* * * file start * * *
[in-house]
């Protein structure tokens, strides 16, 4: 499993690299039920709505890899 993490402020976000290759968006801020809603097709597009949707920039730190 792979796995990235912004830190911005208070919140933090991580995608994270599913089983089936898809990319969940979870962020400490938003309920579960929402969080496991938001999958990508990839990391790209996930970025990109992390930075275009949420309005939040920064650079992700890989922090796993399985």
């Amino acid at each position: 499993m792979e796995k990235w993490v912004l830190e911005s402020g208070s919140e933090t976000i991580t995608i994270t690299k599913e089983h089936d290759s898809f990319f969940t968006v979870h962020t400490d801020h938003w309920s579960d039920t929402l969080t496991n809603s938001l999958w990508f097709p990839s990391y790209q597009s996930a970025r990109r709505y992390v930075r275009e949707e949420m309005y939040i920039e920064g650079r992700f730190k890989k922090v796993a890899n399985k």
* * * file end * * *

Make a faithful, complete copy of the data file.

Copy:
[in-house]
């Protein structure tokens, strides 16, 4: 499993690299039920709505890899 993490402020976000290759968006801020809603097709597009949707920039730190 792979796995990235912004830190911005208070919140933090991580995608994270599913089983089936898809990319969940979870962020400490938003309920579960929402969080496991938001999958990508990839990391790209996930970025990109992390930075275009949420309005939040920064650079992700890989922090796993399985």
């Amino acid at each position: 499993m792979e796995k990235w993490v912004l830190e911005s402020g208070s919140e933090t976000i991580t995608i994270t690299k599913e089983h089936d290759s898809f990319f969940t968006v979870h962020t400490d801020h938003w309920s579960d039920t929402l969080t496991n809603s938001l999958w990508f097709p990839s990391y790209q597009s996930a970025r990109r709505y992390v930075r275009e949707e949420m309005y939040i920039e920064g650079r992700f730190k890989k922090v796993a890899n399985k």